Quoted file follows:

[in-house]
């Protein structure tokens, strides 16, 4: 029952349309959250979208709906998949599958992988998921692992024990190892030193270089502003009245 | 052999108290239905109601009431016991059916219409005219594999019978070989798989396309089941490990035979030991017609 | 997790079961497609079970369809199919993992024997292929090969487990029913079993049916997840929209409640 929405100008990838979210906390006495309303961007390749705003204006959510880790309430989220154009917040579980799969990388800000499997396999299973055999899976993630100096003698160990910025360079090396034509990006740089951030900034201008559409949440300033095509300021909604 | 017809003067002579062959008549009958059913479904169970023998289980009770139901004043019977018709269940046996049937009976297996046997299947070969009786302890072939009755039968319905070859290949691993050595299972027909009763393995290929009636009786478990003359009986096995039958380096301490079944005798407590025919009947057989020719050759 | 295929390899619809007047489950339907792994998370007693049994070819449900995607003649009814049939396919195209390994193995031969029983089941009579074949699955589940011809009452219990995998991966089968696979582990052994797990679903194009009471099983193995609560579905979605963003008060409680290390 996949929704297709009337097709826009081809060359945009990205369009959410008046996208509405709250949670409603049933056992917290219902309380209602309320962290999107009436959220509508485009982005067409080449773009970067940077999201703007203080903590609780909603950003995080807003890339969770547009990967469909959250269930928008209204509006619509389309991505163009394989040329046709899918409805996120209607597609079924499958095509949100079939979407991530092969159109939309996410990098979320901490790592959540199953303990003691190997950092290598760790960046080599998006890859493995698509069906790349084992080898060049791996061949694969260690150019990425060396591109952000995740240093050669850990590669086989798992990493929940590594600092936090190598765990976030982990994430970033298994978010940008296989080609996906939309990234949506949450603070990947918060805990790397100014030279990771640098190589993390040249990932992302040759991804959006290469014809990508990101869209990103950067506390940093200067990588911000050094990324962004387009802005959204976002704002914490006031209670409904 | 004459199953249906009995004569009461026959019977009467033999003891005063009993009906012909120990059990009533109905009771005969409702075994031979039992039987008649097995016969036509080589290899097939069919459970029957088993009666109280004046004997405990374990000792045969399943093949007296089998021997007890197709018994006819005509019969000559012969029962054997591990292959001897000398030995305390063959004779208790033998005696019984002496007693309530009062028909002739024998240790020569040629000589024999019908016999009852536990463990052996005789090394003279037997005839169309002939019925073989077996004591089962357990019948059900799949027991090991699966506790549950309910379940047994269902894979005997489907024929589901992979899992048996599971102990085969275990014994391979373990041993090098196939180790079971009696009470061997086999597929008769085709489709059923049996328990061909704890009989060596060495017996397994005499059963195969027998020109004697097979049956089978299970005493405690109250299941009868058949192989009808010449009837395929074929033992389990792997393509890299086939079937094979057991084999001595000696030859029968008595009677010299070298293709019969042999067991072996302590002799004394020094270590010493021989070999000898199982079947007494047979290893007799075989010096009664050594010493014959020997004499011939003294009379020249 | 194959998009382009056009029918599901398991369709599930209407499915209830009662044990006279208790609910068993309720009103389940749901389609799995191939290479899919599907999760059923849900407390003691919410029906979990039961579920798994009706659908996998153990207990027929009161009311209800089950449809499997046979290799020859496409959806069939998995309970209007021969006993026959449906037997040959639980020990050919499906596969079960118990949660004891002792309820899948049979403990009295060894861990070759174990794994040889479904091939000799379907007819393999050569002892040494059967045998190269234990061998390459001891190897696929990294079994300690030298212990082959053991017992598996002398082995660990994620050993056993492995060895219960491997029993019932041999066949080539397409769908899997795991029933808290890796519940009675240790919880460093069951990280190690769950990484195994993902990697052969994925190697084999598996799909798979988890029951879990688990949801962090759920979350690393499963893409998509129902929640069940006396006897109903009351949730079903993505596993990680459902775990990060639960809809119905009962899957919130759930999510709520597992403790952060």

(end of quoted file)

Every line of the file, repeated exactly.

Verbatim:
[in-house]
């Protein structure tokens, strides 16, 4: 029952349309959250979208709906998949599958992988998921692992024990190892030193270089502003009245 | 052999108290239905109601009431016991059916219409005219594999019978070989798989396309089941490990035979030991017609 | 997790079961497609079970369809199919993992024997292929090969487990029913079993049916997840929209409640 929405100008990838979210906390006495309303961007390749705003204006959510880790309430989220154009917040579980799969990388800000499997396999299973055999899976993630100096003698160990910025360079090396034509990006740089951030900034201008559409949440300033095509300021909604 | 017809003067002579062959008549009958059913479904169970023998289980009770139901004043019977018709269940046996049937009976297996046997299947070969009786302890072939009755039968319905070859290949691993050595299972027909009763393995290929009636009786478990003359009986096995039958380096301490079944005798407590025919009947057989020719050759 | 295929390899619809007047489950339907792994998370007693049994070819449900995607003649009814049939396919195209390994193995031969029983089941009579074949699955589940011809009452219990995998991966089968696979582990052994797990679903194009009471099983193995609560579905979605963003008060409680290390 996949929704297709009337097709826009081809060359945009990205369009959410008046996208509405709250949670409603049933056992917290219902309380209602309320962290999107009436959220509508485009982005067409080449773009970067940077999201703007203080903590609780909603950003995080807003890339969770547009990967469909959250269930928008209204509006619509389309991505163009394989040329046709899918409805996120209607597609079924499958095509949100079939979407991530092969159109939309996410990098979320901490790592959540199953303990003691190997950092290598760790960046080599998006890859493995698509069906790349084992080898060049791996061949694969260690150019990425060396591109952000995740240093050669850990590669086989798992990493929940590594600092936090190598765990976030982990994430970033298994978010940008296989080609996906939309990234949506949450603070990947918060805990790397100014030279990771640098190589993390040249990932992302040759991804959006290469014809990508990101869209990103950067506390940093200067990588911000050094990324962004387009802005959204976002704002914490006031209670409904 | 004459199953249906009995004569009461026959019977009467033999003891005063009993009906012909120990059990009533109905009771005969409702075994031979039992039987008649097995016969036509080589290899097939069919459970029957088993009666109280004046004997405990374990000792045969399943093949007296089998021997007890197709018994006819005509019969000559012969029962054997591990292959001897000398030995305390063959004779208790033998005696019984002496007693309530009062028909002739024998240790020569040629000589024999019908016999009852536990463990052996005789090394003279037997005839169309002939019925073989077996004591089962357990019948059900799949027991090991699966506790549950309910379940047994269902894979005997489907024929589901992979899992048996599971102990085969275990014994391979373990041993090098196939180790079971009696009470061997086999597929008769085709489709059923049996328990061909704890009989060596060495017996397994005499059963195969027998020109004697097979049956089978299970005493405690109250299941009868058949192989009808010449009837395929074929033992389990792997393509890299086939079937094979057991084999001595000696030859029968008595009677010299070298293709019969042999067991072996302590002799004394020094270590010493021989070999000898199982079947007494047979290893007799075989010096009664050594010493014959020997004499011939003294009379020249 | 194959998009382009056009029918599901398991369709599930209407499915209830009662044990006279208790609910068993309720009103389940749901389609799995191939290479899919599907999760059923849900407390003691919410029906979990039961579920798994009706659908996998153990207990027929009161009311209800089950449809499997046979290799020859496409959806069939998995309970209007021969006993026959449906037997040959639980020990050919499906596969079960118990949660004891002792309820899948049979403990009295060894861990070759174990794994040889479904091939000799379907007819393999050569002892040494059967045998190269234990061998390459001891190897696929990294079994300690030298212990082959053991017992598996002398082995660990994620050993056993492995060895219960491997029993019932041999066949080539397409769908899997795991029933808290890796519940009675240790919880460093069951990280190690769950990484195994993902990697052969994925190697084999598996799909798979988890029951879990688990949801962090759920979350690393499963893409998509129902929640069940006396006897109903009351949730079903993505596993990680459902775990990060639960809809119905009962899957919130759930999510709520597992403790952060």